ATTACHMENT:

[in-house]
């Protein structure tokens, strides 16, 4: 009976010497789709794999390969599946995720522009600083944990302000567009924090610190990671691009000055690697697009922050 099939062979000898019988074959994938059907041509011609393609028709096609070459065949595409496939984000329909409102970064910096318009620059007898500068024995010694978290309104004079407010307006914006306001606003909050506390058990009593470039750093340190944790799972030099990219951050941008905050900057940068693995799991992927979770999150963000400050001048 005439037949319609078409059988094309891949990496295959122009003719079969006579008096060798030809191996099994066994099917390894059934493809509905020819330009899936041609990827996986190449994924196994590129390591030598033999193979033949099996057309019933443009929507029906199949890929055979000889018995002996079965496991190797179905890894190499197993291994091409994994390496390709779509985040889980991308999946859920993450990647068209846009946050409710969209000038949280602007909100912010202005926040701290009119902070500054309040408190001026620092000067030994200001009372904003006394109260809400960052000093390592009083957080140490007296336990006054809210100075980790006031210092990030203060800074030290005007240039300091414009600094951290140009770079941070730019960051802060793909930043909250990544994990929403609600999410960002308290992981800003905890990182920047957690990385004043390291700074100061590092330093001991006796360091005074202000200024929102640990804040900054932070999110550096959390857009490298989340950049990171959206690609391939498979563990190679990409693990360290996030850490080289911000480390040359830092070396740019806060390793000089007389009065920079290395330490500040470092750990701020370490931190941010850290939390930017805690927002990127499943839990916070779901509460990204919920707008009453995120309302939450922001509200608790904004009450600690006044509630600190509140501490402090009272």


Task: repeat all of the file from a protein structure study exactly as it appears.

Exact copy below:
[in-house]
């Protein structure tokens, strides 16, 4: 009976010497789709794999390969599946995720522009600083944990302000567009924090610190990671691009000055690697697009922050 099939062979000898019988074959994938059907041509011609393609028709096609070459065949595409496939984000329909409102970064910096318009620059007898500068024995010694978290309104004079407010307006914006306001606003909050506390058990009593470039750093340190944790799972030099990219951050941008905050900057940068693995799991992927979770999150963000400050001048 005439037949319609078409059988094309891949990496295959122009003719079969006579008096060798030809191996099994066994099917390894059934493809509905020819330009899936041609990827996986190449994924196994590129390591030598033999193979033949099996057309019933443009929507029906199949890929055979000889018995002996079965496991190797179905890894190499197993291994091409994994390496390709779509985040889980991308999946859920993450990647068209846009946050409710969209000038949280602007909100912010202005926040701290009119902070500054309040408190001026620092000067030994200001009372904003006394109260809400960052000093390592009083957080140490007296336990006054809210100075980790006031210092990030203060800074030290005007240039300091414009600094951290140009770079941070730019960051802060793909930043909250990544994990929403609600999410960002308290992981800003905890990182920047957690990385004043390291700074100061590092330093001991006796360091005074202000200024929102640990804040900054932070999110550096959390857009490298989340950049990171959206690609391939498979563990190679990409693990360290996030850490080289911000480390040359830092070396740019806060390793000089007389009065920079290395330490500040470092750990701020370490931190941010850290939390930017805690927002990127499943839990916070779901509460990204919920707008009453995120309302939450922001509200608790904004009450600690006044509630600190509140501490402090009272």